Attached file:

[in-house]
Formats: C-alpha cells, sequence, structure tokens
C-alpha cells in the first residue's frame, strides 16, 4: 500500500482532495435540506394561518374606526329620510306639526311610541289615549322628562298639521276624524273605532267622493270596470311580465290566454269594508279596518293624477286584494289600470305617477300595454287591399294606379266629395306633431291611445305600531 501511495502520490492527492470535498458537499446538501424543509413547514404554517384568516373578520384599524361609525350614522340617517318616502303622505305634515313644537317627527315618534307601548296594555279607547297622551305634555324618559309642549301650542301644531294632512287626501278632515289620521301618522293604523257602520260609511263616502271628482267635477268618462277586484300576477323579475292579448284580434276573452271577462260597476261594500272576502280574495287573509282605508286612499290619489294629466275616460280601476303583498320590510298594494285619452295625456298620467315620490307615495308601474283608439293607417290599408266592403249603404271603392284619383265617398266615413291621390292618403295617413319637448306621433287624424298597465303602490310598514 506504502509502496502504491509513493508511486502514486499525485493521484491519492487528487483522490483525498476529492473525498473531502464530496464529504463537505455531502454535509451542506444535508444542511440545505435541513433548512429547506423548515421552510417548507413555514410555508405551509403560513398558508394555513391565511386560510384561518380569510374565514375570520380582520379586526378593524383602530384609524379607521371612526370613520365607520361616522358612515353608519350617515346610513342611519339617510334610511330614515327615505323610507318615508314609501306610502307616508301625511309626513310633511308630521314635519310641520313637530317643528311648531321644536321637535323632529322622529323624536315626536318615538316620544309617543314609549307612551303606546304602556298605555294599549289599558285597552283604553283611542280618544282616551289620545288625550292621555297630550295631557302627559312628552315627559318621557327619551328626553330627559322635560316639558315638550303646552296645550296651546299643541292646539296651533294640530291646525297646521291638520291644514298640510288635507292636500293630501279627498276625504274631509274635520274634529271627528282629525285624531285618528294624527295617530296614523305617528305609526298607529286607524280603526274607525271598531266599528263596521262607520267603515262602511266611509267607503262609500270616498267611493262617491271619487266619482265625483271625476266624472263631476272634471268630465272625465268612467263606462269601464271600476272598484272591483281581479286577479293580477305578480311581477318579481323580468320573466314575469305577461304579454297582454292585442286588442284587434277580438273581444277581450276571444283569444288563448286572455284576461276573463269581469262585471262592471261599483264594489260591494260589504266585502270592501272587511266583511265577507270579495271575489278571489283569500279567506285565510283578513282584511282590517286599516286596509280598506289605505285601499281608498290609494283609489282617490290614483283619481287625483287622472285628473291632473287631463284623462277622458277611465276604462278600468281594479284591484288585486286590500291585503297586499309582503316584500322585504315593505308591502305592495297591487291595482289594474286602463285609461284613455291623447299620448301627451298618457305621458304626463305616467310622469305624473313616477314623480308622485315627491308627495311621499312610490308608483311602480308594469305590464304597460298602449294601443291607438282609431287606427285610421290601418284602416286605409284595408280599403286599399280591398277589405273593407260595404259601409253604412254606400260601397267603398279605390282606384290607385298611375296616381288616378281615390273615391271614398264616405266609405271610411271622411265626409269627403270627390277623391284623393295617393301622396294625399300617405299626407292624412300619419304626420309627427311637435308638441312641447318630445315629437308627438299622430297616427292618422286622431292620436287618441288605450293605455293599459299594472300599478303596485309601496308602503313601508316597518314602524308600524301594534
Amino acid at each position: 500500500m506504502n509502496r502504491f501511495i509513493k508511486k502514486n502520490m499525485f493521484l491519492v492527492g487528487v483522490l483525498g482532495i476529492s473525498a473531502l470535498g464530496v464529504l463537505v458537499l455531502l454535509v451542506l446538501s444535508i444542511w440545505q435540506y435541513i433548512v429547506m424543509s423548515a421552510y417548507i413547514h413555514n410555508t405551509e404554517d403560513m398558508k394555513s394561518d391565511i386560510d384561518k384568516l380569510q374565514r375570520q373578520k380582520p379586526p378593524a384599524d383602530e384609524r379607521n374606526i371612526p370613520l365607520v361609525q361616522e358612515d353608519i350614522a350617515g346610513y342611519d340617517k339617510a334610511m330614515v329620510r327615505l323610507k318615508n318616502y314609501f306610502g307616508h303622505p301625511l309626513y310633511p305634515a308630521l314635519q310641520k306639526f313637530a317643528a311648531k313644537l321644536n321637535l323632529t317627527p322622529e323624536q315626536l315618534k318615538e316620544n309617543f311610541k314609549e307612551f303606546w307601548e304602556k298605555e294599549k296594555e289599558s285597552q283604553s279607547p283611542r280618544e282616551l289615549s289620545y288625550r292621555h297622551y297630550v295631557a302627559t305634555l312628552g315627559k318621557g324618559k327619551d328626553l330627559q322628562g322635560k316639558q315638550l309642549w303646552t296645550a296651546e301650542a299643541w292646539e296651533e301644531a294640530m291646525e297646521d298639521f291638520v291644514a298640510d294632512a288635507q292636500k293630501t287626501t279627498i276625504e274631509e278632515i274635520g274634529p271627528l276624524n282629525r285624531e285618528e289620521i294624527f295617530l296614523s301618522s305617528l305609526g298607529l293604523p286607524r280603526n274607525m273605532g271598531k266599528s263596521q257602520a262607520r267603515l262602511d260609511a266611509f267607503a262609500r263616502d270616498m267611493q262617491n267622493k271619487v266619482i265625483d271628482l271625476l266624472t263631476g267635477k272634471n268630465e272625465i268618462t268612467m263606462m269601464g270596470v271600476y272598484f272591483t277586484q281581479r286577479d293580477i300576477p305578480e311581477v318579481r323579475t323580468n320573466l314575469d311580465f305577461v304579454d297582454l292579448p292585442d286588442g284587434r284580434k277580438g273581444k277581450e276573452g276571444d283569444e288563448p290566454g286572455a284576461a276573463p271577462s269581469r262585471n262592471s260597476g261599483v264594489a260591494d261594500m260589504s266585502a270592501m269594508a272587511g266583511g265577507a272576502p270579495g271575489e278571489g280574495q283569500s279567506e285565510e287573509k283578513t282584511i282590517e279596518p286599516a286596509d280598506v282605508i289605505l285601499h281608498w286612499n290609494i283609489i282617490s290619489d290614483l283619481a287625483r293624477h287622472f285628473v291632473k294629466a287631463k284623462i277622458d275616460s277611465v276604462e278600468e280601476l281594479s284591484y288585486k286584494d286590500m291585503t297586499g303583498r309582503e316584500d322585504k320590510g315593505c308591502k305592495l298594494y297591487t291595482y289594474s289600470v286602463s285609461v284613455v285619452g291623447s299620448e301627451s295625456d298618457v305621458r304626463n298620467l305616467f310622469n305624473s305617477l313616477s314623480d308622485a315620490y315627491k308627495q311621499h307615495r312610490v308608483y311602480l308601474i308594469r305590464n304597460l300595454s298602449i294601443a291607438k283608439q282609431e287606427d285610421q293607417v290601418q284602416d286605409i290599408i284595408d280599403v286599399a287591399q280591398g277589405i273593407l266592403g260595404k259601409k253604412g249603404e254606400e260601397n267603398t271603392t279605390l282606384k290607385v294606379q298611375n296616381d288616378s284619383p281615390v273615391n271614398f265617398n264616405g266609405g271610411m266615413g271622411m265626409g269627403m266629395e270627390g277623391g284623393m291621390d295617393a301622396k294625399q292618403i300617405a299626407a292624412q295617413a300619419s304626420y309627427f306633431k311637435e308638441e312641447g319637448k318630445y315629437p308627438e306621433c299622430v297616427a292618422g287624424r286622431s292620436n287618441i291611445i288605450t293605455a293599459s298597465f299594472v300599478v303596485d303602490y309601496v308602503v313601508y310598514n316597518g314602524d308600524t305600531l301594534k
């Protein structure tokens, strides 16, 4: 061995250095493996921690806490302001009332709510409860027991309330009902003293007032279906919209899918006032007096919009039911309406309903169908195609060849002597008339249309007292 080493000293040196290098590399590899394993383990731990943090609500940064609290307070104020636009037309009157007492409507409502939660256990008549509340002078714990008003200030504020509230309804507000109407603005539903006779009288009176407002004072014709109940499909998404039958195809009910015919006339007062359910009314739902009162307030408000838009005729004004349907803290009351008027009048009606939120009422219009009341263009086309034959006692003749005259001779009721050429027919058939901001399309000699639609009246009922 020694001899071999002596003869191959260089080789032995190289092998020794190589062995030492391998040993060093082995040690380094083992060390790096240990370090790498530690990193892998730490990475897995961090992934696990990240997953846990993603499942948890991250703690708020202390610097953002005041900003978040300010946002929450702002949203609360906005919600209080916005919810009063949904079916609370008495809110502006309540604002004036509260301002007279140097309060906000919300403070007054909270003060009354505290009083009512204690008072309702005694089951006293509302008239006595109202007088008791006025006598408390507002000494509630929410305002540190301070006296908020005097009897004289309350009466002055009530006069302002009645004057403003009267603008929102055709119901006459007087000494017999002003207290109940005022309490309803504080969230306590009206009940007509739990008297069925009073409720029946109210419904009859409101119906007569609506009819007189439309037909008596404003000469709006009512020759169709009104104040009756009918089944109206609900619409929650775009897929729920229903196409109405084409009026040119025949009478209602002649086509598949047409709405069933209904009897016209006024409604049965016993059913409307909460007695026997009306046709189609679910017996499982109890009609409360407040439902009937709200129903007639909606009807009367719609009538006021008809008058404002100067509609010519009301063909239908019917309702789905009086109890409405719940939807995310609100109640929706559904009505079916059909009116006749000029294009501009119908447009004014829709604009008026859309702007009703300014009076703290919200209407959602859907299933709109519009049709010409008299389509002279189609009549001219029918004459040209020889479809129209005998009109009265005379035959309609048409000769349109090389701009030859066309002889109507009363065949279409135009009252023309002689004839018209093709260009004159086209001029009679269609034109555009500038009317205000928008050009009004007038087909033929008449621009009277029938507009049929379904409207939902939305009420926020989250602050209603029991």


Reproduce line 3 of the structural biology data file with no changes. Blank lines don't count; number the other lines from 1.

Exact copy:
C-alpha cells in the first residue's frame, strides 16, 4: 500500500482532495435540506394561518374606526329620510306639526311610541289615549322628562298639521276624524273605532267622493270596470311580465290566454269594508279596518293624477286584494289600470305617477300595454287591399294606379266629395306633431291611445305600531 501511495502520490492527492470535498458537499446538501424543509413547514404554517384568516373578520384599524361609525350614522340617517318616502303622505305634515313644537317627527315618534307601548296594555279607547297622551305634555324618559309642549301650542301644531294632512287626501278632515289620521301618522293604523257602520260609511263616502271628482267635477268618462277586484300576477323579475292579448284580434276573452271577462260597476261594500272576502280574495287573509282605508286612499290619489294629466275616460280601476303583498320590510298594494285619452295625456298620467315620490307615495308601474283608439293607417290599408266592403249603404271603392284619383265617398266615413291621390292618403295617413319637448306621433287624424298597465303602490310598514 506504502509502496502504491509513493508511486502514486499525485493521484491519492487528487483522490483525498476529492473525498473531502464530496464529504463537505455531502454535509451542506444535508444542511440545505435541513433548512429547506423548515421552510417548507413555514410555508405551509403560513398558508394555513391565511386560510384561518380569510374565514375570520380582520379586526378593524383602530384609524379607521371612526370613520365607520361616522358612515353608519350617515346610513342611519339617510334610511330614515327615505323610507318615508314609501306610502307616508301625511309626513310633511308630521314635519310641520313637530317643528311648531321644536321637535323632529322622529323624536315626536318615538316620544309617543314609549307612551303606546304602556298605555294599549289599558285597552283604553283611542280618544282616551289620545288625550292621555297630550295631557302627559312628552315627559318621557327619551328626553330627559322635560316639558315638550303646552296645550296651546299643541292646539296651533294640530291646525297646521291638520291644514298640510288635507292636500293630501279627498276625504274631509274635520274634529271627528282629525285624531285618528294624527295617530296614523305617528305609526298607529286607524280603526274607525271598531266599528263596521262607520267603515262602511266611509267607503262609500270616498267611493262617491271619487266619482265625483271625476266624472263631476272634471268630465272625465268612467263606462269601464271600476272598484272591483281581479286577479293580477305578480311581477318579481323580468320573466314575469305577461304579454297582454292585442286588442284587434277580438273581444277581450276571444283569444288563448286572455284576461276573463269581469262585471262592471261599483264594489260591494260589504266585502270592501272587511266583511265577507270579495271575489278571489283569500279567506285565510283578513282584511282590517286599516286596509280598506289605505285601499281608498290609494283609489282617490290614483283619481287625483287622472285628473291632473287631463284623462277622458277611465276604462278600468281594479284591484288585486286590500291585503297586499309582503316584500322585504315593505308591502305592495297591487291595482289594474286602463285609461284613455291623447299620448301627451298618457305621458304626463305616467310622469305624473313616477314623480308622485315627491308627495311621499312610490308608483311602480308594469305590464304597460298602449294601443291607438282609431287606427285610421290601418284602416286605409284595408280599403286599399280591398277589405273593407260595404259601409253604412254606400260601397267603398279605390282606384290607385298611375296616381288616378281615390273615391271614398264616405266609405271610411271622411265626409269627403270627390277623391284623393295617393301622396294625399300617405299626407292624412300619419304626420309627427311637435308638441312641447318630445315629437308627438299622430297616427292618422286622431292620436287618441288605450293605455293599459299594472300599478303596485309601496308602503313601508316597518314602524308600524301594534